In a recent article at the blog PhD in Parenting, Annie asks, “Why Always the Mother?” She was referring to a recent study that linked mothers working outside the home with childhood obesity, but the same question struck me as I started to see the latest Participaction TV ads.
The ads, called “Think Again” each feature a mother confidently proclaiming that her child gets enough physical activity. In the first one, the mother announces, “My Justin swims at the community centre on weekends. Of course he’s active enough!” In response, she’s drenched with water splashed from offstage and the line appears: “Think Again. Fact is, kids need at least 60 minutes of physical activity per day. Every Day.” You can see all three ads here.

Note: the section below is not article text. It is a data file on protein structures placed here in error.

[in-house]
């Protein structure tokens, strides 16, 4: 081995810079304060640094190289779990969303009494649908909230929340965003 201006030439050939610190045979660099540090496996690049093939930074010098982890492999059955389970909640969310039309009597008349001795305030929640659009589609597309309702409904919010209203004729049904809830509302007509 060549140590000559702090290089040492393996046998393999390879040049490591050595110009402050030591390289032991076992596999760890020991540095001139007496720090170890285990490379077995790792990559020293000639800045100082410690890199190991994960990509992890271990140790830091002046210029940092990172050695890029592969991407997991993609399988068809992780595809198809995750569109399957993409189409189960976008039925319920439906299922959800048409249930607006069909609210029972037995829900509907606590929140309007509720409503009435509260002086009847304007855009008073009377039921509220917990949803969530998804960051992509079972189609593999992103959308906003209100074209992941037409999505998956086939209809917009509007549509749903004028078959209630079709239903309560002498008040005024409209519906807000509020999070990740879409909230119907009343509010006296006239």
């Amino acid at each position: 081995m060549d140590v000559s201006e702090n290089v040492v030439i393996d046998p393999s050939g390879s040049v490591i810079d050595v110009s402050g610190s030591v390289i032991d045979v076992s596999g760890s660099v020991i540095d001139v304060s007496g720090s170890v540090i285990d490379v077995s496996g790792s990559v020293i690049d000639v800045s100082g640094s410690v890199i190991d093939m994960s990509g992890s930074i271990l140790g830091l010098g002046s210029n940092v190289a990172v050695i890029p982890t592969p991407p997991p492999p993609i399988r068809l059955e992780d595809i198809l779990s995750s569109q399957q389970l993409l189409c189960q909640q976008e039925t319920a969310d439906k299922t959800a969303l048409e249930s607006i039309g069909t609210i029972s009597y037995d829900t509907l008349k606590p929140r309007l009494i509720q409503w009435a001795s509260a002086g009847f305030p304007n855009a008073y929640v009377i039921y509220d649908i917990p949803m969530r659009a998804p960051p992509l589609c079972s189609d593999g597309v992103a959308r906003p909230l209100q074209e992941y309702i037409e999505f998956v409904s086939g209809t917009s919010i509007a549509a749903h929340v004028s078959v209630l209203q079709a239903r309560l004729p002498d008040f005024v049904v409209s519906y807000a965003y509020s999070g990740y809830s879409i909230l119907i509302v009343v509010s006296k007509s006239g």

I don’t have a problem with encouraging parents to have their kids lead more active lifestyles, although I think constructive suggestions might be better than parent-shaming, especially when parents from lower-class backgrounds and single parents might have economic and time barriers to enrolling kids in organized physical activity.
But why always the mom? They picked racially diverse moms for the ads, but couldn’t have thrown in a dad somewhere? Is it not expected that dads, including in single-parent or same-sex households, would be taking some part in taking the kids to the park or to skating practice? It would be nice if, as in the study referenced by Annie, women weren’t seen as the only ones with responsibility for their children’s physical health.